Nom du corpus

Corpus Systématique Animale

Titre du document

Mating effort or paternal investment? Incorporation rate and cost of male donations in the wartbiter

Lien vers le document
Éditeur
Springer (journals)
Langue(s) du document
Anglais
Type de document
Research-article
Nom du fichier dans la ressource
Insectes_v2b_00930
Auteur(s)
  • Nina Wedell
Affiliation(s)
  • Department of Zoology, University of Stockholm, S-10691, Stockholm, Sweden
Résumé

Provision of nuptial gifts and incorporation of male-derived substances occurs in several insects. There has been some discussion as to whether these gifts should be regarded as a form of paternal investment or part of mating effort. One assumption of the paternal investment hypothesis is that the donating male is expected to father all, or the majority of, the offspring. The rate of incorporation into developing eggs is therefore assumed to be rapid enough to assure the donating male of paternity of the offspring in which he is investing. Spermatophore production in a paternal investment system is also expected to be costly, since males are providing females with highly nutritious gifts during copulation, thereby increasing female fecundity. Therefore, under conditions of food limitation males are expected to alter either mating frequency or spermatophore size. Experiments on the wartbiter (Decticus verrucivorus), using radioactive isotopes, show that the incorporation rate of male-derived substances is so slow that females become sexually receptive before any material received from the last male have been incorporated into eggs laid by the female. Since sperm mixing occurs in this species and since the label is present in eggs laid up to more than 30 days after mating, males might potentially benefit another male's offspring. The nuptial gift (the spermatophylax) was found, regardless of mating frequency and diet, to have a low protein content. These findings coincide with previous results showing that consumption of the gift had no effect on female fecundity. Instead, wartbiter males keep mating frequency high, are capable of mating every day regardless of food availability, invest the same proportion of the body weight in spermatophore production regardless of size, and produce a spermatophylax that correlates with ampulla size. These results indicate that the nuptial gift mainly functions to increase fertilization success in the wartbiter.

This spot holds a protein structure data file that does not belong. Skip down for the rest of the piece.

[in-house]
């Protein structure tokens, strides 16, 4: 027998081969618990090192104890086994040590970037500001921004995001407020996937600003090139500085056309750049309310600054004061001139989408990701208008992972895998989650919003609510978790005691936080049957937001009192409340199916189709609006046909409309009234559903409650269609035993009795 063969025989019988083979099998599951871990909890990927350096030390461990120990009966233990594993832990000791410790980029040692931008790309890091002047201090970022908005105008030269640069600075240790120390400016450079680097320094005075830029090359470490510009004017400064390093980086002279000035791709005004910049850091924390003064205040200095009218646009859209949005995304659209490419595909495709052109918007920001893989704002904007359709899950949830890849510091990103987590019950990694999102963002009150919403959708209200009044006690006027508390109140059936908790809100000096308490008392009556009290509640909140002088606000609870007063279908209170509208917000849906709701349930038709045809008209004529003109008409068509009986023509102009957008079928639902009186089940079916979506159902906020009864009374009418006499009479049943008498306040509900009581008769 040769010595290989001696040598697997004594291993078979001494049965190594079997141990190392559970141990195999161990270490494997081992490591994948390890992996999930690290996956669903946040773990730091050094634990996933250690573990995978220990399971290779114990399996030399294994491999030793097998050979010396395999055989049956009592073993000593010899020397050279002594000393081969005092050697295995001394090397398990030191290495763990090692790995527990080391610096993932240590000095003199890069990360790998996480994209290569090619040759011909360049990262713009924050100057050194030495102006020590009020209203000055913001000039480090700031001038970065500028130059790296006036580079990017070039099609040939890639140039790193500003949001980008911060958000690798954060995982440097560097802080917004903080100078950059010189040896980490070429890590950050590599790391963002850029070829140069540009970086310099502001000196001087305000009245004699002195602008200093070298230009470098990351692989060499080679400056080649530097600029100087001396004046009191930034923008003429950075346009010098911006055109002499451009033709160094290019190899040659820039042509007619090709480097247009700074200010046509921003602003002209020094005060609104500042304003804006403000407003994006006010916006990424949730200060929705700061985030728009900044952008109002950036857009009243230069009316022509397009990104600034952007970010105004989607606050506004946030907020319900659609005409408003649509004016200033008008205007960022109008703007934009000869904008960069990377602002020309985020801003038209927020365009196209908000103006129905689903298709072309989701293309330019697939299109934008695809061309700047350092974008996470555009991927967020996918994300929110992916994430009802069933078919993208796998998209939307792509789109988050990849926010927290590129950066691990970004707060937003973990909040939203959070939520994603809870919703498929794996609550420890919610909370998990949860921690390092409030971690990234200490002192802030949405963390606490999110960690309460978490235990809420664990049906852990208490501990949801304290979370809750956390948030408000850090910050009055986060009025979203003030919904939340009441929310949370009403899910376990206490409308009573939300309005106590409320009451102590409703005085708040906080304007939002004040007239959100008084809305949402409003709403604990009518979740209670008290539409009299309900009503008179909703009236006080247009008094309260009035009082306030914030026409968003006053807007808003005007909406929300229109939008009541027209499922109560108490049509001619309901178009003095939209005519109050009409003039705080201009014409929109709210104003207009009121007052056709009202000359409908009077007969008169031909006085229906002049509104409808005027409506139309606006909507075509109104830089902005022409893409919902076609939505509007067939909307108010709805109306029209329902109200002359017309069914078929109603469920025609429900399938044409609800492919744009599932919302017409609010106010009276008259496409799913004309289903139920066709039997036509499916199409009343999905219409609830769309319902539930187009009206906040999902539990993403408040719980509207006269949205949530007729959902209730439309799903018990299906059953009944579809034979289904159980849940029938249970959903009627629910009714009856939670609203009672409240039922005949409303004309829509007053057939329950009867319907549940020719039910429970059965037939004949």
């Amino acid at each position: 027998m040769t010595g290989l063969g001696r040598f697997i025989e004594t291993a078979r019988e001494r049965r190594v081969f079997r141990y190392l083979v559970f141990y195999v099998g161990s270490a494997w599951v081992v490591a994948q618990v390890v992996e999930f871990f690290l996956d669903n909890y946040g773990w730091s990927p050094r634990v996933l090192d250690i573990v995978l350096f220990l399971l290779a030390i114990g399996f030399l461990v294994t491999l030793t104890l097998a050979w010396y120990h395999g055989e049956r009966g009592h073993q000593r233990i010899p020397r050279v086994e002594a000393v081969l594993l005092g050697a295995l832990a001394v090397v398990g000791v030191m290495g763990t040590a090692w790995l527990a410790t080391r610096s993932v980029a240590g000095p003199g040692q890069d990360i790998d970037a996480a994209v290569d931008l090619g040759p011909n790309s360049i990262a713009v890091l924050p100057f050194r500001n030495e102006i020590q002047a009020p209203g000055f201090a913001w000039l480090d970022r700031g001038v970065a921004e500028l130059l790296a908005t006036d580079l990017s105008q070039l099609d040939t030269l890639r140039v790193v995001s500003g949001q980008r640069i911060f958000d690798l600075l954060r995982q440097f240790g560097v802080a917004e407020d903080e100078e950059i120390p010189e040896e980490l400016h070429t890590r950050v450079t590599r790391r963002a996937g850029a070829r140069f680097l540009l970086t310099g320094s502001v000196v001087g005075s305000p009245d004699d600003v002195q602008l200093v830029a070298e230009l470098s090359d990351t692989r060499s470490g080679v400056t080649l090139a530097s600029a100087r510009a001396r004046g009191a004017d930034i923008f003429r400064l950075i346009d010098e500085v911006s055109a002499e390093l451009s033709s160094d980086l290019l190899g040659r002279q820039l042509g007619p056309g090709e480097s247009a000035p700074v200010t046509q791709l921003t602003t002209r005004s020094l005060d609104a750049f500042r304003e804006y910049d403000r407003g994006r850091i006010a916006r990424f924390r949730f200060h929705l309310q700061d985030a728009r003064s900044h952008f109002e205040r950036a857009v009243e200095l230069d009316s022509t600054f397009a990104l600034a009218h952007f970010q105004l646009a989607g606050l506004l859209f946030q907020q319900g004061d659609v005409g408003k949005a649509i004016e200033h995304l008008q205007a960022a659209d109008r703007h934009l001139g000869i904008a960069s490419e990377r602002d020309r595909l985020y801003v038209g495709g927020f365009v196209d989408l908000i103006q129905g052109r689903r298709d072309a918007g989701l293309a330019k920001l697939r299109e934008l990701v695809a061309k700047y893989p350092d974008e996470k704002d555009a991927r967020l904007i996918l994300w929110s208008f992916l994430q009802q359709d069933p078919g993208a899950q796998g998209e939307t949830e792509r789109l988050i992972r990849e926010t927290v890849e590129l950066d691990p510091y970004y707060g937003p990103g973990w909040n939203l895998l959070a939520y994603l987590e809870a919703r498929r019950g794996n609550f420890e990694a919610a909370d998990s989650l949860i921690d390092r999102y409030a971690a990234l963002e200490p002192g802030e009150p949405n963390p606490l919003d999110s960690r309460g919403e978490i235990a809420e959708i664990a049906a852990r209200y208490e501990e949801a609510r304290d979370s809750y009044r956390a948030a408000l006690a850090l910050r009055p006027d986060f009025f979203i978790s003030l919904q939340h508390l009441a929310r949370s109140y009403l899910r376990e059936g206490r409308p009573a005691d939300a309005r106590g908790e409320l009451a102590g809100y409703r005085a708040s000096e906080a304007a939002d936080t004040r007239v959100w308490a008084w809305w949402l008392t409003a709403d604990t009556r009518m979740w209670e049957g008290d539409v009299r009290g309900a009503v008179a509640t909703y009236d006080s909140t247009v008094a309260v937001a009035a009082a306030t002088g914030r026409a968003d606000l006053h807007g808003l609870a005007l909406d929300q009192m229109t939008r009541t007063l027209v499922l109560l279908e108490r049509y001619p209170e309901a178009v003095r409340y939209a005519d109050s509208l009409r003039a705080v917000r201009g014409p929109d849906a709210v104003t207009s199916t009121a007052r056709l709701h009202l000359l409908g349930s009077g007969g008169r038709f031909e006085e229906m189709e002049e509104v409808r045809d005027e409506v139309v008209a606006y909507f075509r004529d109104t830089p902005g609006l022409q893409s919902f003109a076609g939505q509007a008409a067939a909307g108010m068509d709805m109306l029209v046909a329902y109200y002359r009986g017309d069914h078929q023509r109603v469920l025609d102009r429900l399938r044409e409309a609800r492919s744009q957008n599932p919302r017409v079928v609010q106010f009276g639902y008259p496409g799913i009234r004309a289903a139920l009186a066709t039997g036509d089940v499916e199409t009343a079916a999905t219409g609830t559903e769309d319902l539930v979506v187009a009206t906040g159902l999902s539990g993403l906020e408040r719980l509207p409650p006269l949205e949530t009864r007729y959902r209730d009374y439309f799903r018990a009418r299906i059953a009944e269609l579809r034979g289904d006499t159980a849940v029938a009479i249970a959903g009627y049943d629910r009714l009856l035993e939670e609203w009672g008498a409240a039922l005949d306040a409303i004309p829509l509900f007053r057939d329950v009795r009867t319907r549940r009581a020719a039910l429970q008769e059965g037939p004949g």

Catégories Science-Metrix
  • 1 - health sciences
  • 2 - psychology & cognitive sciences
  • 3 - behavioral science & comparative psychology
Catégories INIST
  • 1 - sciences appliquees, technologies et medecines
  • 2 - sciences biologiques et medicales
  • 3 - sciences biologiques fondamentales et appliquees. psychologie
  • 4 - ethologie animale
Catégories Scopus
  • 1 - Life Sciences ; 2 - Agricultural and Biological Sciences ; 3 - Animal Science and Zoology
  • 1 - Life Sciences ; 2 - Agricultural and Biological Sciences ; 3 - Ecology, Evolution, Behavior and Systematics
Catégories WoS
  • 1 - science ; 2 - zoology
  • 1 - science ; 2 - ecology
  • 1 - science ; 2 - behavioral sciences
Identifiant ISTEX
4B3FF7E9C09E2382DCC6BEFC02EFF64DA7611469
Revue

Behavioral Ecology and Sociobiology

Année de publication
1993
Présence de XML structuré
Non
Version PDF
1.3
Score qualité du texte
10
Sous-corpus
  • Insectes
Type de publication
Journal
ark:/67375/1BB-JTN40JGX-D
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